This GCSE English Literature quiz focusses on themes in Of Mice and Men by John Steinbeck. Theme in a work of literature ranges from the obvious to the very subtle. Some themes are dominant while others might be easy to miss and often the various themes engage with and impact upon one another. Theme connects setting, character, plot and dialogue and is communicated through the concepts and ideas which arise in different parts of the text, being voiced in different ways by different characters. Pay attention to these related ideas in order to follow the development of a theme over the course of a text. When writing about themes, check whether your initial thoughts match those you have at the end of a work. Have your ideas changed? If so, see if you can analyse exactly when and where your views on a key theme began to change.
The themes of the text provide the means with which the author communicates meaning to readers. Ideas and issues raised in the text may prompt readers to reconsider their own beliefs or ways of looking at the world. If a text makes you think, the author has successfully encouraged you to engage with one or more of its themes. Your views might be similar to those of other readers or you might find that you disagree strongly with other readers (or even your teacher). This is because your response to a text will be deeply personal, which is inevitable when you bring your own thoughts, beliefs and experiences into consideration of the text.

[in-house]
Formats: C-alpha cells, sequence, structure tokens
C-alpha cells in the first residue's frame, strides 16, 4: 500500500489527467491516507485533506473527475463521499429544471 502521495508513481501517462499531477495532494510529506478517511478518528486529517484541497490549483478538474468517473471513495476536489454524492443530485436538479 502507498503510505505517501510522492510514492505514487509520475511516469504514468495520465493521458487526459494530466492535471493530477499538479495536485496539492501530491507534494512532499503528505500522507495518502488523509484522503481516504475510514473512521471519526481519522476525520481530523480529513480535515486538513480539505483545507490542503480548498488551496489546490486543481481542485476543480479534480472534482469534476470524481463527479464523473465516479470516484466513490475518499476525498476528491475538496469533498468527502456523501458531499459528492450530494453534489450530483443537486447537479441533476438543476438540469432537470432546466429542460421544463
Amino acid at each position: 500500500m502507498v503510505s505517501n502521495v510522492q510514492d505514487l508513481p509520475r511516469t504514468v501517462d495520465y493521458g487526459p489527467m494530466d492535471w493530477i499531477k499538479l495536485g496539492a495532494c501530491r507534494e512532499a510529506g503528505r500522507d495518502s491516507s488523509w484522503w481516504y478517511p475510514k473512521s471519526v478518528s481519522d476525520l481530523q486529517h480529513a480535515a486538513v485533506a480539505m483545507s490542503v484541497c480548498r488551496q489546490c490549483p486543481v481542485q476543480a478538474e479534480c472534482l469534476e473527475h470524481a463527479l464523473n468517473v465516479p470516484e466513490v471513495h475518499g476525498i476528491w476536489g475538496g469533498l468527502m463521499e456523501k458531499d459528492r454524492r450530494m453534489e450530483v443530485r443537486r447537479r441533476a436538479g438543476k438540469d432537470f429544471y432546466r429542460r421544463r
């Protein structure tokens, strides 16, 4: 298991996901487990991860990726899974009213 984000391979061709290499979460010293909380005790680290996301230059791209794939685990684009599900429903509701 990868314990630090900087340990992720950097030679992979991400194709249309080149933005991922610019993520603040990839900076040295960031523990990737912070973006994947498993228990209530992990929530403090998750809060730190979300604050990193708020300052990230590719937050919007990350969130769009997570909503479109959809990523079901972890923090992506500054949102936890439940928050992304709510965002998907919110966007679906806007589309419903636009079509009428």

Of Mice and Men deals with themes of friendship, loneliness, longing, powerlessness, belonging and hoping. These themes are interrelated and touch upon the lives of each character in different ways. Although most of these themes are easily apparent, look out for subtlety and subtext in the novel. First impressions of an episode or a character might not tell the full truth.
Read the questions below and test your knowledge on the themes of John Steinbeck's Of Mice and Men.
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